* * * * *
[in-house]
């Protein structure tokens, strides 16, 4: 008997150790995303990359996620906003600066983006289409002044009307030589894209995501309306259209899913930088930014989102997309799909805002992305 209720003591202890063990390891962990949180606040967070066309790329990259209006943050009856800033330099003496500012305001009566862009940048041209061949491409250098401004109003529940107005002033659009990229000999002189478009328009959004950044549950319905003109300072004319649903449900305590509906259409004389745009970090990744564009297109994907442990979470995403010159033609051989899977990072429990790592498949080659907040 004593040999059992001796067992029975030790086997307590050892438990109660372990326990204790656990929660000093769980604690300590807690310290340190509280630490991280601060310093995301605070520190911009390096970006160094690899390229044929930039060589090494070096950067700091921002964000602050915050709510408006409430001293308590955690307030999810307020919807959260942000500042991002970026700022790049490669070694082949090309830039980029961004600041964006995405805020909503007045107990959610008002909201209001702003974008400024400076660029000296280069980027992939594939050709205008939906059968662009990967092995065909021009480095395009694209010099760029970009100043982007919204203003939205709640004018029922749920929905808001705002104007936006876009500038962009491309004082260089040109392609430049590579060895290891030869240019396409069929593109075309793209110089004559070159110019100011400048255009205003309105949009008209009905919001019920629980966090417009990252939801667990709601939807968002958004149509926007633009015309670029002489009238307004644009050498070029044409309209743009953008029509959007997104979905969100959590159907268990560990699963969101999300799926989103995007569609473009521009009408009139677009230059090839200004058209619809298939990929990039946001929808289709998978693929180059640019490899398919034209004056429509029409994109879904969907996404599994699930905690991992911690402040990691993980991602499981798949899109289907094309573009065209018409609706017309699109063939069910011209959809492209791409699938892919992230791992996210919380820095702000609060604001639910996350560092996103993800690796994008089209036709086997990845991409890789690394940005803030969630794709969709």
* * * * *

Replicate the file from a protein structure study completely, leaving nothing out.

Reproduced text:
[in-house]
């Protein structure tokens, strides 16, 4: 008997150790995303990359996620906003600066983006289409002044009307030589894209995501309306259209899913930088930014989102997309799909805002992305 209720003591202890063990390891962990949180606040967070066309790329990259209006943050009856800033330099003496500012305001009566862009940048041209061949491409250098401004109003529940107005002033659009990229000999002189478009328009959004950044549950319905003109300072004319649903449900305590509906259409004389745009970090990744564009297109994907442990979470995403010159033609051989899977990072429990790592498949080659907040 004593040999059992001796067992029975030790086997307590050892438990109660372990326990204790656990929660000093769980604690300590807690310290340190509280630490991280601060310093995301605070520190911009390096970006160094690899390229044929930039060589090494070096950067700091921002964000602050915050709510408006409430001293308590955690307030999810307020919807959260942000500042991002970026700022790049490669070694082949090309830039980029961004600041964006995405805020909503007045107990959610008002909201209001702003974008400024400076660029000296280069980027992939594939050709205008939906059968662009990967092995065909021009480095395009694209010099760029970009100043982007919204203003939205709640004018029922749920929905808001705002104007936006876009500038962009491309004082260089040109392609430049590579060895290891030869240019396409069929593109075309793209110089004559070159110019100011400048255009205003309105949009008209009905919001019920629980966090417009990252939801667990709601939807968002958004149509926007633009015309670029002489009238307004644009050498070029044409309209743009953008029509959007997104979905969100959590159907268990560990699963969101999300799926989103995007569609473009521009009408009139677009230059090839200004058209619809298939990929990039946001929808289709998978693929180059640019490899398919034209004056429509029409994109879904969907996404599994699930905690991992911690402040990691993980991602499981798949899109289907094309573009065209018409609706017309699109063939069910011209959809492209791409699938892919992230791992996210919380820095702000609060604001639910996350560092996103993800690796994008089209036709086997990845991409890789690394940005803030969630794709969709």